‘One in three reported rapes happens when the victim has been drinking.’
This is the message of a poster being circulated by the NHS as part of the Home Office’s ‘Know Your Limits’ campaign. It has been criticised widely as perpetuating what is known as victim-blaming, a big problem in how rape is treated in our society and worldwide. A change.org petition is running to have the poster removed.
Victim-blaming is when a rape victim is held responsible, whether partially or totally, for their rape. It covers a variety of behaviours: a victim is often asked what they were wearing, and whether they were dressed ‘promiscuously’, a definition that includes an outfit standard for a night out. Usually responsibility is assigned if they are deemed to have ‘led him on’, by talking, flirting, or doing any sexual acts prior to the rape. Often, as here, whether or not the victim was drunk seems to play a part in deciding who is to blame. There are many other potential factors, but the ultimate problem with any of these considerations is their effect. They promote the idea that clothing, behaviour, drunkenness or anything else can negate a person’s lack of consent.
This is at odds with the way any other crime is viewed. A useful simile is that of a hate crime. If a member of a minority is assaulted on a night out, nobody condemns them for being drunk, interacting with their assailants, or making themselves a target by displaying what makes them a minority, such as their faith or sexuality. The responsibility for a crime starts and ends with the perpetrator, and rape is no exception.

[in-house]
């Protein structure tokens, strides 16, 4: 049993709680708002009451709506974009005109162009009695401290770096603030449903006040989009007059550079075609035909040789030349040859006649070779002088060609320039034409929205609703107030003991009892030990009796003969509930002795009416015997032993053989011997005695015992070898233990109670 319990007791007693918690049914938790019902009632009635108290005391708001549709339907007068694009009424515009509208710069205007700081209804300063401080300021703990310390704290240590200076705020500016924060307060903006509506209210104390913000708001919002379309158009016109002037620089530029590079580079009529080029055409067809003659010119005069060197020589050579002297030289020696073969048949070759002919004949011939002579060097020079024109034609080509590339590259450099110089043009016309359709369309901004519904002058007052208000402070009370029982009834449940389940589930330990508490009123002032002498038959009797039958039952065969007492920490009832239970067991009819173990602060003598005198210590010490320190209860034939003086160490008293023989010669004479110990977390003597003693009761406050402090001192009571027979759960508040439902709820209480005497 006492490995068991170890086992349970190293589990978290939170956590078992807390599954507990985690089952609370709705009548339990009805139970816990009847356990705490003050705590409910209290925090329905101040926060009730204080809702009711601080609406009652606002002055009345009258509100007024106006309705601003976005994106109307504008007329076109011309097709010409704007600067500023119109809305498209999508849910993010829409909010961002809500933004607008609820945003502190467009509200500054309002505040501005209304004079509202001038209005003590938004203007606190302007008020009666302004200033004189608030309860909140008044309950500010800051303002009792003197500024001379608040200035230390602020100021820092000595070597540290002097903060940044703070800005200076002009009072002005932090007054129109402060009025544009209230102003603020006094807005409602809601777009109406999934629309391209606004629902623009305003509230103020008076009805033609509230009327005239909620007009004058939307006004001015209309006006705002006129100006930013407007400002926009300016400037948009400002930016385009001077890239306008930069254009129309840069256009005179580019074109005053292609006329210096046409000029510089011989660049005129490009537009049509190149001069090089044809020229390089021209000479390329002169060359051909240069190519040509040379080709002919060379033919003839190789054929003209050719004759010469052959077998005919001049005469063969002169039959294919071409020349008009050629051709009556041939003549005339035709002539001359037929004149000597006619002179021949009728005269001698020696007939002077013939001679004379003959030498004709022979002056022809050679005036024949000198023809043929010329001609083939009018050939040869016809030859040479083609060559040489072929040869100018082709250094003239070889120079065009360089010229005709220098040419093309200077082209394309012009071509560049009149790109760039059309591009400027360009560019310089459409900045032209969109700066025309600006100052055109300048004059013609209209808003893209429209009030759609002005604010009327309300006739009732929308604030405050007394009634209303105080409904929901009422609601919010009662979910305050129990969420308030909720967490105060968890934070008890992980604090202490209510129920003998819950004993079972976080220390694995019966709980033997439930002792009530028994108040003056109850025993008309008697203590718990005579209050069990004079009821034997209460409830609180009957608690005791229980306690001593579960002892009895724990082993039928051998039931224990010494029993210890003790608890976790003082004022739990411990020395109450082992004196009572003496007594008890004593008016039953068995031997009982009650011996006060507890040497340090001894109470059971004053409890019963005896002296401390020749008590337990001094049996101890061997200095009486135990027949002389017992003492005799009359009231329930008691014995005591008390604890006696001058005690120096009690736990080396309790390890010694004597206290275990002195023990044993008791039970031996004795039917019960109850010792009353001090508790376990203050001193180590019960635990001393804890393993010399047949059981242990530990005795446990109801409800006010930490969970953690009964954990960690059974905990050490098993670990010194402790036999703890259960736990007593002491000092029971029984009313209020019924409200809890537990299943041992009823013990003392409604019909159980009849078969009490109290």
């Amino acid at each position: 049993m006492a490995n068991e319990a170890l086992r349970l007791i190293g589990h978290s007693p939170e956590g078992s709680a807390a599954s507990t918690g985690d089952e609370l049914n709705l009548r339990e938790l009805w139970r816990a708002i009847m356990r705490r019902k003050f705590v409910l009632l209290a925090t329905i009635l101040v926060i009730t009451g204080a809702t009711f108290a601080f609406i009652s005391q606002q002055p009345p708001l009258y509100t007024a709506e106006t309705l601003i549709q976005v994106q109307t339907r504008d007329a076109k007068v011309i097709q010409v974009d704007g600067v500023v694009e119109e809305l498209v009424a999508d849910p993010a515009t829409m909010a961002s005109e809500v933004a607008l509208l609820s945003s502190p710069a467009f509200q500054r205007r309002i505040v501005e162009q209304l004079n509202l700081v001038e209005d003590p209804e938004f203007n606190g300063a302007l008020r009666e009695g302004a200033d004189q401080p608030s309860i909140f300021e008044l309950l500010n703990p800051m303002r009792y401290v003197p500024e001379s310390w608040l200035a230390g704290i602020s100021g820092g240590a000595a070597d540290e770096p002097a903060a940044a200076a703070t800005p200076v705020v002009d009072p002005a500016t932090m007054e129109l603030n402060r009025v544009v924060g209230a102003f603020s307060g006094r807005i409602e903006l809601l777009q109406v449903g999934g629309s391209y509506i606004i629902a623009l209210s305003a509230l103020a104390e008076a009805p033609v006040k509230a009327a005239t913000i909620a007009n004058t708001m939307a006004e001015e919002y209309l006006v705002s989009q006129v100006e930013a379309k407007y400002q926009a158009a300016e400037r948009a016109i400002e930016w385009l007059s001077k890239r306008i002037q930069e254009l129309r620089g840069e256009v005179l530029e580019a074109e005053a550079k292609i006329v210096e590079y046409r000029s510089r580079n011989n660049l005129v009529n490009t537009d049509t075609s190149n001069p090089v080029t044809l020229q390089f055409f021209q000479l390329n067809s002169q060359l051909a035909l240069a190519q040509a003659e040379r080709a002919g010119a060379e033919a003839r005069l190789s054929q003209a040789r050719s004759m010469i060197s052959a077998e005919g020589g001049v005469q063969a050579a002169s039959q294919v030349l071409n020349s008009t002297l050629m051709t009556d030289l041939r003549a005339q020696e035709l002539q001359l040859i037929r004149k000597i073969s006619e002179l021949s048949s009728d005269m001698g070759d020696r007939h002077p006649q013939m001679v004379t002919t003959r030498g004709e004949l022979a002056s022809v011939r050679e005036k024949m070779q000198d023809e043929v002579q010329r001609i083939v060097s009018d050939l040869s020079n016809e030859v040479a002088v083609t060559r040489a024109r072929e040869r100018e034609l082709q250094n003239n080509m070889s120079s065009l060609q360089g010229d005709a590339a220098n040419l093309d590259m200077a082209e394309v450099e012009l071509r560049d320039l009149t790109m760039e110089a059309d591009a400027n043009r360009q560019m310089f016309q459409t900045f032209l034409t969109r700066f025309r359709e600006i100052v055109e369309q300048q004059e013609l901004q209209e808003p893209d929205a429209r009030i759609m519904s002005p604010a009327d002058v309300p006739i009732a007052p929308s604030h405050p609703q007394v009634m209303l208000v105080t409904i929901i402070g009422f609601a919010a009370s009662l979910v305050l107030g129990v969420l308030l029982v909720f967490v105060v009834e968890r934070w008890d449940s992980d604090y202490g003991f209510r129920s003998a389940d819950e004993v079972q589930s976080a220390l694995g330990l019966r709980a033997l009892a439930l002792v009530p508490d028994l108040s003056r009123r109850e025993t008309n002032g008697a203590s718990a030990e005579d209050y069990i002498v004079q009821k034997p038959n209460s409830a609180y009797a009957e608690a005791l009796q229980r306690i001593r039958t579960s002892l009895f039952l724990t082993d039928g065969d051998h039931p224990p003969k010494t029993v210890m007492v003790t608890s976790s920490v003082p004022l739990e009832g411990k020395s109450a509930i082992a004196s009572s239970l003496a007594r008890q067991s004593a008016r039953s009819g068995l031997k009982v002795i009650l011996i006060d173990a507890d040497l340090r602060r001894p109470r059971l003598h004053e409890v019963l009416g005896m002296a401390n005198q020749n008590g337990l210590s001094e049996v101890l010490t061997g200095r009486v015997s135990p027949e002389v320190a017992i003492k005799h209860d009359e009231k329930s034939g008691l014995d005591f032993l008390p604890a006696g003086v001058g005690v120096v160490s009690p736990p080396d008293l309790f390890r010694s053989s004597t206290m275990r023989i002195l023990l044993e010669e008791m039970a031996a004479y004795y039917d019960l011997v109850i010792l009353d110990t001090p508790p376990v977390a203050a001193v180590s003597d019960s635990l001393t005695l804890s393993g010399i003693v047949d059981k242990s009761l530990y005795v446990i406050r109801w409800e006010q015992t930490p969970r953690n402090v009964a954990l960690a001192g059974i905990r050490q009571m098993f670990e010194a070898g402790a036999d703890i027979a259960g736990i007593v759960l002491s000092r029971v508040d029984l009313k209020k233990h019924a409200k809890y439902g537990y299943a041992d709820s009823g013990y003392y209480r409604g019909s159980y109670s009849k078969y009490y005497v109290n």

The statistic also overlooks the fact that a victim may have been plied with alcohol beforehand. Rapists target drunk people because their ability to reason is impaired and they feel less at risk, and so can be persuaded to drink more. Furthermore, the statistic seems to include people whose drinks have been spiked.
The law on alcohol and sex is clear: a drunk person cannot consent. The definition of drunkenness includes that reasoning is impaired, and it’s common knowledge that drunk people make choices that may put themselves at risk. However, if someone is exploited, they are not to blame.
The poster is trying to highlight that alcohol makes you vulnerable, and one of the things it makes you vulnerable to is rape. But this is because rapists look for vulnerable targets, and not because a vulnerable target invites a rapist. It’s believed that as many as 90% of rapes are never reported, and much of that is because it’s common for a rape victim to feel as though they are to blame. What the Home Office, the NHS, and society in general should be saying is the opposite: alcohol is irrelevant, and rape is always the rapist’s fault.